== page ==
Africa News blog

African business, politics and lifestyle

When is an election boycott not an election boycott?

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sudanWhen it takes place in Sudan.

Preparations for Sudan’s general elections — due to start tomorrow — were thrown into confusion over the past two weeks as opposition parties issued contradictory statements over whether they were boycotting the polls.

Some announced a total withdrawal, protesting against fraud and unrest in Darfur, only to change their minds days later. Others pulled out from parts of the elections — presidential, parliamentary and gubernatorial votes are taking place at the same time — then changed their minds days later. Others left it up to individual candidates to decide.

Even a day ahead of voting in the divided oil-producing state, serious questions remain.

These confusions are more than mere technicalities.

They will hinder the ability of Sudanese voters to make clear choices when they start queuing up for their first multi-party elections in 24 years.

A slick visit to Darfur’s red carpet camps

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There was a time when visits to Darfur were uncertain affairs, fraught with danger. These days — as long as you travel with the right people and stick strictly to the right route — they can be as comfortable as a coach trip.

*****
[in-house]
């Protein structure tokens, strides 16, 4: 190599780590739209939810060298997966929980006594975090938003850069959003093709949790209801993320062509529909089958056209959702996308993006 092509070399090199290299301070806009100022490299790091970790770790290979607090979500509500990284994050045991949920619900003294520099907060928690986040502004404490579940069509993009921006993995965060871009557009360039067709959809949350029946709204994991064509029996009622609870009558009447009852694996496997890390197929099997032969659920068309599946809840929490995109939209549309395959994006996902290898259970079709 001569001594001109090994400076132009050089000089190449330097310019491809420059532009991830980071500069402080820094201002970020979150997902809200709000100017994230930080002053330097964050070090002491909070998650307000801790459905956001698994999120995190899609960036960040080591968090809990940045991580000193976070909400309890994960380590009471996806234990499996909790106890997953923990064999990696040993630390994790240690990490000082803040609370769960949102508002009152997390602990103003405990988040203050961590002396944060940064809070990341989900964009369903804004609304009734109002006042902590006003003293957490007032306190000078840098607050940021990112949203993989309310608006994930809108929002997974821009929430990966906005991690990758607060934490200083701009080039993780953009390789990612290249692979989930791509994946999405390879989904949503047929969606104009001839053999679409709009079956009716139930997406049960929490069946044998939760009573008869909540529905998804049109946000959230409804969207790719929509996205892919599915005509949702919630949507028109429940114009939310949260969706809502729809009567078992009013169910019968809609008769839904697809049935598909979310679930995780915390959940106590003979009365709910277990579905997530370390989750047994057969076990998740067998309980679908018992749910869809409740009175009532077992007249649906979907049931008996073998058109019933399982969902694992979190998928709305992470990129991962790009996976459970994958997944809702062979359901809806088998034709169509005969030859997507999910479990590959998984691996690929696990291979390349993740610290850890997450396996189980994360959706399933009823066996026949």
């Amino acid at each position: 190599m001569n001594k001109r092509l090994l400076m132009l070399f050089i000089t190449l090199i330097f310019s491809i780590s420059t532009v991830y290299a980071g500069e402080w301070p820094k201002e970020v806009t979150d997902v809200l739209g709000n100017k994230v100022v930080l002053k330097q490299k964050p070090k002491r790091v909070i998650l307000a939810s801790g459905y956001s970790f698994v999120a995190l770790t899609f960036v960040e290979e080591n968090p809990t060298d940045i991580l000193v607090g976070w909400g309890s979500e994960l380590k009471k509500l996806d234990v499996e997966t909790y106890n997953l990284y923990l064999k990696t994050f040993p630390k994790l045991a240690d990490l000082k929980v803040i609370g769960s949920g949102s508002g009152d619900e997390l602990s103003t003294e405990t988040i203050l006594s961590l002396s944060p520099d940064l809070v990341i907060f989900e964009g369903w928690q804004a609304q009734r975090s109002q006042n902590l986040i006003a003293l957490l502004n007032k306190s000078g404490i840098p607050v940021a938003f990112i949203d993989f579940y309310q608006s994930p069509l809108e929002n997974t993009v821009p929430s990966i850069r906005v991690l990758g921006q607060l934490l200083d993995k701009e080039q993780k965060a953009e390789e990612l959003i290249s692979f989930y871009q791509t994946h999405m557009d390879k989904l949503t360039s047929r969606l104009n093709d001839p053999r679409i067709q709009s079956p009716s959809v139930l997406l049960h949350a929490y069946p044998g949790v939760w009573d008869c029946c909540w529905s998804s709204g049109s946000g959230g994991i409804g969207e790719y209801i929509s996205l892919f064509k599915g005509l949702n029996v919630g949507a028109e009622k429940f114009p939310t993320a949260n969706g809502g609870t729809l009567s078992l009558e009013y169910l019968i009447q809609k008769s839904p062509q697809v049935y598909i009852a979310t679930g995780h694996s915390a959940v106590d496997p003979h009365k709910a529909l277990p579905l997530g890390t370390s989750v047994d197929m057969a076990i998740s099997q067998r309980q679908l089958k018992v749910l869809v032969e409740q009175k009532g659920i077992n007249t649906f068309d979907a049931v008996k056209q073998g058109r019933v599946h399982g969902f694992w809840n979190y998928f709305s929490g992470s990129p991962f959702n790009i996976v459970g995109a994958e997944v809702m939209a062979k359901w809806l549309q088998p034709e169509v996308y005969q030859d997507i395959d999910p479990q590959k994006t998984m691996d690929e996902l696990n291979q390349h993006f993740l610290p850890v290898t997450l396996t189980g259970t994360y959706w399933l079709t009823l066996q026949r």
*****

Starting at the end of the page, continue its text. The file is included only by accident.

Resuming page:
The African Union delegation plane touched down in El Fasher, North Darfur’s capital, at 9.35 a.m. on Tuesday. We were on the bus heading back to the airstrip at 4.40 p.m.

Is an independent south Sudan now inevitable?

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So, is it now inevitable that Sudan’s oil-producing south will decide to split away from the north as an independent country in a looming secession referendum in 2011?

That was the conclusion of some observers of a bluntly worded exchange of views between two leading lights from the north and the south at a symposium in Khartoum on Tuesday.

What future for southern Sudan?

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It’s less than a year before Sudan’s first ever national election, so what are people thinking in the south of the country, in an area blighted by two decades of fighting?

In the village of Leer, reminders of civil war are everywhere, such as a large hole where most of the village would crouch, hiding from bomber planes and helicopter gunships.

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